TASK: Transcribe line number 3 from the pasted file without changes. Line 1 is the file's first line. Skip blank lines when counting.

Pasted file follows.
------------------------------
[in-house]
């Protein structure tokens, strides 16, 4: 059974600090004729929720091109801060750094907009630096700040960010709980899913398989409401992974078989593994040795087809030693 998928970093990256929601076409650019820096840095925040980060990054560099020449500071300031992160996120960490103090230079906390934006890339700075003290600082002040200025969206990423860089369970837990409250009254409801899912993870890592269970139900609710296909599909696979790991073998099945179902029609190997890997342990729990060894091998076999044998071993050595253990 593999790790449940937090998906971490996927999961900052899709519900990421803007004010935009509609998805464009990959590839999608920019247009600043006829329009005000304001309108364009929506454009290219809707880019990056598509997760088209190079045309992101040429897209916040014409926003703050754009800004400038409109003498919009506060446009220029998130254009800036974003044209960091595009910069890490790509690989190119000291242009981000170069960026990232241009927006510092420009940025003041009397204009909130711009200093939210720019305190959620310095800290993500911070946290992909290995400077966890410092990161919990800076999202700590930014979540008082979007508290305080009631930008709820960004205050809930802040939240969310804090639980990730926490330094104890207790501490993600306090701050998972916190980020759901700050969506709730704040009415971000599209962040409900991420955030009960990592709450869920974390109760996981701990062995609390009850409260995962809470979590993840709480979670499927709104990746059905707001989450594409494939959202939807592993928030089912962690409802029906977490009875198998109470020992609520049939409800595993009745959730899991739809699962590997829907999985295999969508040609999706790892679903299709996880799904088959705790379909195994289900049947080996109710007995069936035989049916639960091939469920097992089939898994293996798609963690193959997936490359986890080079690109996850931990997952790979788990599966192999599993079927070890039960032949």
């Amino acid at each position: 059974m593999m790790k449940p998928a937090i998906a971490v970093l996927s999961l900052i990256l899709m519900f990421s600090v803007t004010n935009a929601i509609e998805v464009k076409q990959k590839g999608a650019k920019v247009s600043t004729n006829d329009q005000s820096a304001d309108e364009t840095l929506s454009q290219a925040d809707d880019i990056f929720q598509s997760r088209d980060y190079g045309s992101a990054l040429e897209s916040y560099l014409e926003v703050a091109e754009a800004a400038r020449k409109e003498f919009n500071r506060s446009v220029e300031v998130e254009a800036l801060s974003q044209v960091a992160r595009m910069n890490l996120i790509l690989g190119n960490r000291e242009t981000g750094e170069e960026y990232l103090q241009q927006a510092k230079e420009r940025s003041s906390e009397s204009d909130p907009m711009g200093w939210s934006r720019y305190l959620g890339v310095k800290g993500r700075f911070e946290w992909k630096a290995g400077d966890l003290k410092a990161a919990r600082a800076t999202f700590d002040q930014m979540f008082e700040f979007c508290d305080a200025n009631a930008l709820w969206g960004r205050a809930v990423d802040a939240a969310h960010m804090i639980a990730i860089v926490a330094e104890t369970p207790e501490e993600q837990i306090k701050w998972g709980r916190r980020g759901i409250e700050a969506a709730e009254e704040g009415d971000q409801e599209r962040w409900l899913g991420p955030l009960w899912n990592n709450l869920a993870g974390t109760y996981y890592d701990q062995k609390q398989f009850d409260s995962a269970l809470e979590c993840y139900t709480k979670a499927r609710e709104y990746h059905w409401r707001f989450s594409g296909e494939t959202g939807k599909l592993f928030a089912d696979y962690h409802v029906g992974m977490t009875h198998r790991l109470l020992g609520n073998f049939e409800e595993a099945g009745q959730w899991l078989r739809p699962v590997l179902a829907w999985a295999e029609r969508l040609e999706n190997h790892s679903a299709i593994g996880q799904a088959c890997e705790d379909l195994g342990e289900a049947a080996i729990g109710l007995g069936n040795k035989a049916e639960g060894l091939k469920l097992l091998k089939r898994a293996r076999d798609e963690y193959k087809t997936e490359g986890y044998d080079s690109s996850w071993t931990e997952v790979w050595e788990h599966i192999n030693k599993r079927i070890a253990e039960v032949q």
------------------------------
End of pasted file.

């Amino acid at each position: 059974m593999m790790k449940p998928a937090i998906a971490v970093l996927s999961l900052i990256l899709m519900f990421s600090v803007t004010n935009a929601i509609e998805v464009k076409q990959k590839g999608a650019k920019v247009s600043t004729n006829d329009q005000s820096a304001d309108e364009t840095l929506s454009q290219a925040d809707d880019i990056f929720q598509s997760r088209d980060y190079g045309s992101a990054l040429e897209s916040y560099l014409e926003v703050a091109e754009a800004a400038r020449k409109e003498f919009n500071r506060s446009v220029e300031v998130e254009a800036l801060s974003q044209v960091a992160r595009m910069n890490l996120i790509l690989g190119n960490r000291e242009t981000g750094e170069e960026y990232l103090q241009q927006a510092k230079e420009r940025s003041s906390e009397s204009d909130p907009m711009g200093w939210s934006r720019y305190l959620g890339v310095k800290g993500r700075f911070e946290w992909k630096a290995g400077d966890l003290k410092a990161a919990r600082a800076t999202f700590d002040q930014m979540f008082e700040f979007c508290d305080a200025n009631a930008l709820w969206g960004r205050a809930v990423d802040a939240a969310h960010m804090i639980a990730i860089v926490a330094e104890t369970p207790e501490e993600q837990i306090k701050w998972g709980r916190r980020g759901i409250e700050a969506a709730e009254e704040g009415d971000q409801e599209r962040w409900l899913g991420p955030l009960w899912n990592n709450l869920a993870g974390t109760y996981y890592d701990q062995k609390q398989f009850d409260s995962a269970l809470e979590c993840y139900t709480k979670a499927r609710e709104y990746h059905w409401r707001f989450s594409g296909e494939t959202g939807k599909l592993f928030a089912d696979y962690h409802v029906g992974m977490t009875h198998r790991l109470l020992g609520n073998f049939e409800e595993a099945g009745q959730w899991l078989r739809p699962v590997l179902a829907w999985a295999e029609r969508l040609e999706n190997h790892s679903a299709i593994g996880q799904a088959c890997e705790d379909l195994g342990e289900a049947a080996i729990g109710l007995g069936n040795k035989a049916e639960g060894l091939k469920l097992l091998k089939r898994a293996r076999d798609e963690y193959k087809t997936e490359g986890y044998d080079s690109s996850w071993t931990e997952v790979w050595e788990h599966i192999n030693k599993r079927i070890a253990e039960v032949q």